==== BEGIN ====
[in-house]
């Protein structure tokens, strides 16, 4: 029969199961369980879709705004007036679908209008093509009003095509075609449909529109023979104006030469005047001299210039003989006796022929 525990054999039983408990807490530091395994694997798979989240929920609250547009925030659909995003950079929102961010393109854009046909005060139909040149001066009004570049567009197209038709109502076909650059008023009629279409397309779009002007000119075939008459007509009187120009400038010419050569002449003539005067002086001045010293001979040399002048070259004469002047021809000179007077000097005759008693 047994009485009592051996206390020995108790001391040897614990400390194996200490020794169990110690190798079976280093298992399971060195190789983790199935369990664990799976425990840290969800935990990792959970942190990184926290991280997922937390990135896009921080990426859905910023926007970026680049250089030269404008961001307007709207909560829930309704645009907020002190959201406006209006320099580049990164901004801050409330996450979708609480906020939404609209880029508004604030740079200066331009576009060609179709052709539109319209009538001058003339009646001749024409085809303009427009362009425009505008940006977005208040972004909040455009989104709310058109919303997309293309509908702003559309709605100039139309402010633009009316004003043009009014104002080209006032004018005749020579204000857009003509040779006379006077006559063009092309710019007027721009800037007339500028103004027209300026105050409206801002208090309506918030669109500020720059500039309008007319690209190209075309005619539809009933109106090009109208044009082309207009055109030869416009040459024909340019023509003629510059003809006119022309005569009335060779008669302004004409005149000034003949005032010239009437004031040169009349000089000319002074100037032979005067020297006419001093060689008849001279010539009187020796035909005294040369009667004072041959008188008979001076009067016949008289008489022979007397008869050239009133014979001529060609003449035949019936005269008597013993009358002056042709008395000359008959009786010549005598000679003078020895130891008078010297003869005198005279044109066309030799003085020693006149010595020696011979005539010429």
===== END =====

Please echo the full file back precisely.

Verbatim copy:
[in-house]
């Protein structure tokens, strides 16, 4: 029969199961369980879709705004007036679908209008093509009003095509075609449909529109023979104006030469005047001299210039003989006796022929 525990054999039983408990807490530091395994694997798979989240929920609250547009925030659909995003950079929102961010393109854009046909005060139909040149001066009004570049567009197209038709109502076909650059008023009629279409397309779009002007000119075939008459007509009187120009400038010419050569002449003539005067002086001045010293001979040399002048070259004469002047021809000179007077000097005759008693 047994009485009592051996206390020995108790001391040897614990400390194996200490020794169990110690190798079976280093298992399971060195190789983790199935369990664990799976425990840290969800935990990792959970942190990184926290991280997922937390990135896009921080990426859905910023926007970026680049250089030269404008961001307007709207909560829930309704645009907020002190959201406006209006320099580049990164901004801050409330996450979708609480906020939404609209880029508004604030740079200066331009576009060609179709052709539109319209009538001058003339009646001749024409085809303009427009362009425009505008940006977005208040972004909040455009989104709310058109919303997309293309509908702003559309709605100039139309402010633009009316004003043009009014104002080209006032004018005749020579204000857009003509040779006379006077006559063009092309710019007027721009800037007339500028103004027209300026105050409206801002208090309506918030669109500020720059500039309008007319690209190209075309005619539809009933109106090009109208044009082309207009055109030869416009040459024909340019023509003629510059003809006119022309005569009335060779008669302004004409005149000034003949005032010239009437004031040169009349000089000319002074100037032979005067020297006419001093060689008849001279010539009187020796035909005294040369009667004072041959008188008979001076009067016949008289008489022979007397008869050239009133014979001529060609003449035949019936005269008597013993009358002056042709008395000359008959009786010549005598000679003078020895130891008078010297003869005198005279044109066309030799003085020693006149010595020696011979005539010429």